Dr. Shiyue Fang is a synthetic organic chemist. He obtained PhD in organometallic chemistry and conducted postdoctoral study in nucleic acid chemistry. Currently, projects in his research group include the development of technologies for sensitive DNA and RNA synthesis and non-chromatographic purification of DNA and peptide, synthesis of mono-disperse polyethylene glycol and derivatives, discovery of new organic transformations, and the use of organic synthesis to address fundamental physical chemical and biological questions. 

Judith A. Perlinger
Professor, Environmental Engineering

Dr. Perlinger teaches undergraduate and graduate courses in environmental engineering including Fundamentals of Environmental Engineering, Sustainability, Transport and Transformation of Organic Pollutants, and Applied Boundary Layer Micrometeorology. Her research interests are in the areas of air and water quality and sustainability with projects focused on processes at environmental and disciplinary interfaces. For example, to study environmental processing of chemicals, she has employed field, laboratory, computational, and modeling approaches. Her recent research activities have related to the atmosphere, sustainability, and the Great Lakes and involve measurement and modeling of atmospheric and aqueous chemical concentrations and atmosphere-surface exchange fluxes, and examination of the chemical governance and sustainability.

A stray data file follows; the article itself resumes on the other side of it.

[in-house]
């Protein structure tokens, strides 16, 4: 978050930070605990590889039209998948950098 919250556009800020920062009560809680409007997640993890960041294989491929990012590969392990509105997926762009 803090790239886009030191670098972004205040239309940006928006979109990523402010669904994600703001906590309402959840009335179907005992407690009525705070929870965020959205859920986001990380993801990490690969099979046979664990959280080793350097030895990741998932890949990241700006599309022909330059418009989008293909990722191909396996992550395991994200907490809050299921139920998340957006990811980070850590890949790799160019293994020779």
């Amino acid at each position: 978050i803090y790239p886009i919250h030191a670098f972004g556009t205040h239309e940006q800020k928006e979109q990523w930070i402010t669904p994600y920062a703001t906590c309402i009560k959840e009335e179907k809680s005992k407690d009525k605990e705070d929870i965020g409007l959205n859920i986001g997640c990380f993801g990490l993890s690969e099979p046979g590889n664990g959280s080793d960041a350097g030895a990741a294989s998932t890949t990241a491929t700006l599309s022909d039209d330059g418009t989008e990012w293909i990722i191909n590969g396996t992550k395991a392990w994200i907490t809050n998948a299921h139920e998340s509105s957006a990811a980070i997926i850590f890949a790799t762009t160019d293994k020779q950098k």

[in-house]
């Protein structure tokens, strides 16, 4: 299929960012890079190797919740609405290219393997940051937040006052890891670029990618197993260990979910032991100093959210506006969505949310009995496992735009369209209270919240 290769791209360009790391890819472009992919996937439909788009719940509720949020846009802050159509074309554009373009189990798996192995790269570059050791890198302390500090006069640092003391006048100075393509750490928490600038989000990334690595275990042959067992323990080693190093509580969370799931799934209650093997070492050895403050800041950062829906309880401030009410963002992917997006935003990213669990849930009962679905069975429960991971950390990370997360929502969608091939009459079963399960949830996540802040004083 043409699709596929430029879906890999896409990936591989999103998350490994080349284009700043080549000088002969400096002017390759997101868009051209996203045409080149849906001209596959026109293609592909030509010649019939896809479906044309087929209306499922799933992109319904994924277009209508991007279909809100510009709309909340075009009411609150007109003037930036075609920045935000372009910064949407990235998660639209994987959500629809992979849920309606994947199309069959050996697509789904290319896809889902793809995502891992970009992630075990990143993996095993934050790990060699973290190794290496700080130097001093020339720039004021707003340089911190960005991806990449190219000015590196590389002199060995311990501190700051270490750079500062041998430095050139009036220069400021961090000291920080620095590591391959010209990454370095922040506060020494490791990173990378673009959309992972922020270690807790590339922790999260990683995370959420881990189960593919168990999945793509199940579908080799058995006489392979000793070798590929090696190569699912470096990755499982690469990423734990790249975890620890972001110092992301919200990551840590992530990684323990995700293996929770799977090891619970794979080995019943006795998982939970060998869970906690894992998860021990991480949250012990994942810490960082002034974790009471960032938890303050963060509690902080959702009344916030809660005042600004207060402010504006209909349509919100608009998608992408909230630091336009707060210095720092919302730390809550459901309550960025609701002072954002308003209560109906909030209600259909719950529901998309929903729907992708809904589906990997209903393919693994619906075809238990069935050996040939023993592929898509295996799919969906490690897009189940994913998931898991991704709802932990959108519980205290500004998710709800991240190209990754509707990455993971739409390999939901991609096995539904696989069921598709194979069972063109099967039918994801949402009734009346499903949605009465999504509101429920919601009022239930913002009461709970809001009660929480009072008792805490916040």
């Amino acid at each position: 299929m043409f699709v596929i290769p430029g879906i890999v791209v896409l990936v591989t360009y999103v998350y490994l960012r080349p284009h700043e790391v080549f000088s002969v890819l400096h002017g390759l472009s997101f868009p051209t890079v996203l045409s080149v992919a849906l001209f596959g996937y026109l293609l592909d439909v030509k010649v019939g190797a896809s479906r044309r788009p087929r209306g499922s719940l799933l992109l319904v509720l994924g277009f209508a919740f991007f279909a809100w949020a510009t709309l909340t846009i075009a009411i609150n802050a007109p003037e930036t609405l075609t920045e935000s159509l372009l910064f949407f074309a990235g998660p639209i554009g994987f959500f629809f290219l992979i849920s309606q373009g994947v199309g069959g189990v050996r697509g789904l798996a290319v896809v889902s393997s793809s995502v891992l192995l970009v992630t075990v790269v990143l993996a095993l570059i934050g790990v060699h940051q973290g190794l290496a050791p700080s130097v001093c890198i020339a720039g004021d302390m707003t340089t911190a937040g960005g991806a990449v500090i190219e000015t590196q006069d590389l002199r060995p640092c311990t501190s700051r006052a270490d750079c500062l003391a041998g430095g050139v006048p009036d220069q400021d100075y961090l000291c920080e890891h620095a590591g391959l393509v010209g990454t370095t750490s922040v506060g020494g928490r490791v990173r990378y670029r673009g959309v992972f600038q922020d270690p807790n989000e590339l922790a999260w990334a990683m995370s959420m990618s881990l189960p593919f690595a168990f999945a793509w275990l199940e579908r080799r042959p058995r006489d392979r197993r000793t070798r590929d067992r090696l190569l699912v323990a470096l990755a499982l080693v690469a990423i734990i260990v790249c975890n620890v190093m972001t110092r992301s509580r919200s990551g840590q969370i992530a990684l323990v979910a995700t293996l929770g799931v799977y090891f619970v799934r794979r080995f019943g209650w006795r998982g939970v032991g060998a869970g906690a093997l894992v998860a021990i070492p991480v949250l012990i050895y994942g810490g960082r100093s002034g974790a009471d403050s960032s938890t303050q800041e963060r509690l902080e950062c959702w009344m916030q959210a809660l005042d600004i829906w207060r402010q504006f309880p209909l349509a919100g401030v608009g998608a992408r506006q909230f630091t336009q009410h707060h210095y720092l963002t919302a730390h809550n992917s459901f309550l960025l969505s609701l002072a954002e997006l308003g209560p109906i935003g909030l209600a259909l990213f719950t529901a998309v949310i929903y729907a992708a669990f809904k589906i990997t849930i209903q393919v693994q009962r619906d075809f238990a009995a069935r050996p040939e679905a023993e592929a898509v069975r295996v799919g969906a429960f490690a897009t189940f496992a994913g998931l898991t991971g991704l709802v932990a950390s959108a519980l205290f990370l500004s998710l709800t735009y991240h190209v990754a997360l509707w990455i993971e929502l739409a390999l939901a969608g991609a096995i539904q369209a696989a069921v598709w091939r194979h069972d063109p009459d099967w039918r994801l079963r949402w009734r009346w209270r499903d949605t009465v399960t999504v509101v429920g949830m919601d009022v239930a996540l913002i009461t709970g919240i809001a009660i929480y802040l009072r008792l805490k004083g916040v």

Mothers Rebuild: Solutions to Overcome COVID-19 Challenges

by Allison Mills, University Marketing and Communications

Over the summer and fall, paper after paper revealed that mothers are one of the demographics hardest hit by the pandemic. From layoffs and leaving careers to do caretaking, to submission rate decreases and additional service projects, the data were clear, but the follow up less so. Many of the problems are not new and will remain after the pandemic. But a new paper, published this week in PLOS Biology, outlines methods to help solve them.

“In the spirit of the well-worn adage ‘never let a good crisis go to waste,’ we propose using these unprecedented times as a springboard for necessary, substantive and lasting change,” write the paper’s 13 co-authors, including Amy Marcarelli (Bio Sci), who helped lead the paper’s section addressing professional societies. She sees the work through her lens as an ecosystem ecologist.

“Some of my most recent work has been around cascading and indirect effects and how effects viewed on short time scales may have very different outcomes at long time scales,” Marcarelli said. “What I’ve learned from that research is that you can’t abstract a single characteristic of an organism and expect that to explain its ecological role. And [in academia] we try so often to treat ourselves as researchers — and not as mothers and partners and daughters and leaders — and that’s to the detriment of all of us. It’s to the detriment of us as individuals but it’s also to the detriment of our academic system because if we don’t treat people as whole people then we fail them.”

Marcarelli joined researchers who are also parents to outline ways to help mothers recover and rebuild academic careers during and after the pandemic. Read their solutions on mtu.edu/news and follow the conversation with @mturesearch on Twitter.